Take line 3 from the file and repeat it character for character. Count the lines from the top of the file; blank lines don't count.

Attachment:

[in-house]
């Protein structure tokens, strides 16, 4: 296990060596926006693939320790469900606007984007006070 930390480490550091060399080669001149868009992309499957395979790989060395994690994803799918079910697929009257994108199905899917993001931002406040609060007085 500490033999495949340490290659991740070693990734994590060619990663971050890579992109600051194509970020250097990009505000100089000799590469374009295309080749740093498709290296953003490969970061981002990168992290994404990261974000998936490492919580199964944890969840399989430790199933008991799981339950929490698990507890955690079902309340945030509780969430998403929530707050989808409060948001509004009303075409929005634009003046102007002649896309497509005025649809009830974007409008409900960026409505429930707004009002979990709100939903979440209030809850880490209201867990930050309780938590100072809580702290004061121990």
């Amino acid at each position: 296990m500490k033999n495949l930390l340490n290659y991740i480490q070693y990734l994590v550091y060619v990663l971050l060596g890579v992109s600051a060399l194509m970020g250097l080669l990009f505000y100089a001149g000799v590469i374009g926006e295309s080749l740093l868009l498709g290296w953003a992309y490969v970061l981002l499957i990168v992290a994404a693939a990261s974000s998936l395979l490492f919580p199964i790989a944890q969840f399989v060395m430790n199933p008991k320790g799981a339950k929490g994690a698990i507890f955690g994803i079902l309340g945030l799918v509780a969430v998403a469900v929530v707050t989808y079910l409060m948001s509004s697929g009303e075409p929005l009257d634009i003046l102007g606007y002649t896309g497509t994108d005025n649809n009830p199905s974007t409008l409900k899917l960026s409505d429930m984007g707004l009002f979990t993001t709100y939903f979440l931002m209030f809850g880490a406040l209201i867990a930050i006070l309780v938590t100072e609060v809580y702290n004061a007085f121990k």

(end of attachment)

């Amino acid at each position: 296990m500490k033999n495949l930390l340490n290659y991740i480490q070693y990734l994590v550091y060619v990663l971050l060596g890579v992109s600051a060399l194509m970020g250097l080669l990009f505000y100089a001149g000799v590469i374009g926006e295309s080749l740093l868009l498709g290296w953003a992309y490969v970061l981002l499957i990168v992290a994404a693939a990261s974000s998936l395979l490492f919580p199964i790989a944890q969840f399989v060395m430790n199933p008991k320790g799981a339950k929490g994690a698990i507890f955690g994803i079902l309340g945030l799918v509780a969430v998403a469900v929530v707050t989808y079910l409060m948001s509004s697929g009303e075409p929005l009257d634009i003046l102007g606007y002649t896309g497509t994108d005025n649809n009830p199905s974007t409008l409900k899917l960026s409505d429930m984007g707004l009002f979990t993001t709100y939903f979440l931002m209030f809850g880490a406040l209201i867990a930050i006070l309780v938590t100072e609060v809580y702290n004061a007085f121990k």